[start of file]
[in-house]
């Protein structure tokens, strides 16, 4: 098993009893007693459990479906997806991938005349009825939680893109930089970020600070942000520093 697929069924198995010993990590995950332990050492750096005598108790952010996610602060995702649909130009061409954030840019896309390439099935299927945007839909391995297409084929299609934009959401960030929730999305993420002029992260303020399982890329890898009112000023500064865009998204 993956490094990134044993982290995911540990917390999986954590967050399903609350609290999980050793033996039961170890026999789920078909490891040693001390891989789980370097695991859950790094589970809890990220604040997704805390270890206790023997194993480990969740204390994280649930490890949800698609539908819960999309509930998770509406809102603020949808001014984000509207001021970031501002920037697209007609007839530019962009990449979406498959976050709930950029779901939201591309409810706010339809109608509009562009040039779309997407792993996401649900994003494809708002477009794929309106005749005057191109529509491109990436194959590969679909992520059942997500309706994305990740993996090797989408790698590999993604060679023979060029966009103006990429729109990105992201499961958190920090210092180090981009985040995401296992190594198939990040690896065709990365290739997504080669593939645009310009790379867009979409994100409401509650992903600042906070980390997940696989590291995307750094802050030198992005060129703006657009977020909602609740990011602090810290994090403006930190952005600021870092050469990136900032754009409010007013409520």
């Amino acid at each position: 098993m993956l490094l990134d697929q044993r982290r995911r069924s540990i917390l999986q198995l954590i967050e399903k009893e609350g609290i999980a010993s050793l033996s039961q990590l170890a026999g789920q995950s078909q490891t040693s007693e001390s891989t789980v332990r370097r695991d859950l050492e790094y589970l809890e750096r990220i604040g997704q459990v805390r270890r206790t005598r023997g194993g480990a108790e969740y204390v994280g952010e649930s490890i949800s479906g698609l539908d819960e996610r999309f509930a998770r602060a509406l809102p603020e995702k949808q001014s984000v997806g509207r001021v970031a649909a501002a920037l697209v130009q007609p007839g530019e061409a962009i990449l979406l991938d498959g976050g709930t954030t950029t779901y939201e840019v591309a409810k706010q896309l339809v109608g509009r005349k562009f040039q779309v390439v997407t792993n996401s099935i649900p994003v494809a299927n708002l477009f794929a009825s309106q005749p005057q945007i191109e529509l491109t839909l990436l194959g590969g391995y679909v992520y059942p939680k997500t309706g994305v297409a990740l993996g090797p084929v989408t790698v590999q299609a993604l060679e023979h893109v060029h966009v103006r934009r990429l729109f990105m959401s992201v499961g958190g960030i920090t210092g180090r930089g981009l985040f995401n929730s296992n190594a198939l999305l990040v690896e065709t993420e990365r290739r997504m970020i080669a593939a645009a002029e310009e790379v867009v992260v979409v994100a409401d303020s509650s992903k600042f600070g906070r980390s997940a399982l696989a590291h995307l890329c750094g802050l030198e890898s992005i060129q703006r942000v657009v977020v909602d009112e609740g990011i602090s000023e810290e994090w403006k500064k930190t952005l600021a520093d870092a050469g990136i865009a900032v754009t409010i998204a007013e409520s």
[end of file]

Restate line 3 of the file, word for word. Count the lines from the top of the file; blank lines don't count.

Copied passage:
């Amino acid at each position: 098993m993956l490094l990134d697929q044993r982290r995911r069924s540990i917390l999986q198995l954590i967050e399903k009893e609350g609290i999980a010993s050793l033996s039961q990590l170890a026999g789920q995950s078909q490891t040693s007693e001390s891989t789980v332990r370097r695991d859950l050492e790094y589970l809890e750096r990220i604040g997704q459990v805390r270890r206790t005598r023997g194993g480990a108790e969740y204390v994280g952010e649930s490890i949800s479906g698609l539908d819960e996610r999309f509930a998770r602060a509406l809102p603020e995702k949808q001014s984000v997806g509207r001021v970031a649909a501002a920037l697209v130009q007609p007839g530019e061409a962009i990449l979406l991938d498959g976050g709930t954030t950029t779901y939201e840019v591309a409810k706010q896309l339809v109608g509009r005349k562009f040039q779309v390439v997407t792993n996401s099935i649900p994003v494809a299927n708002l477009f794929a009825s309106q005749p005057q945007i191109e529509l491109t839909l990436l194959g590969g391995y679909v992520y059942p939680k997500t309706g994305v297409a990740l993996g090797p084929v989408t790698v590999q299609a993604l060679e023979h893109v060029h966009v103006r934009r990429l729109f990105m959401s992201v499961g958190g960030i920090t210092g180090r930089g981009l985040f995401n929730s296992n190594a198939l999305l990040v690896e065709t993420e990365r290739r997504m970020i080669a593939a645009a002029e310009e790379v867009v992260v979409v994100a409401d303020s509650s992903k600042f600070g906070r980390s997940a399982l696989a590291h995307l890329c750094g802050l030198e890898s992005i060129q703006r942000v657009v977020v909602d009112e609740g990011i602090s000023e810290e994090w403006k500064k930190t952005l600021a520093d870092a050469g990136i865009a900032v754009t409010i998204a007013e409520s």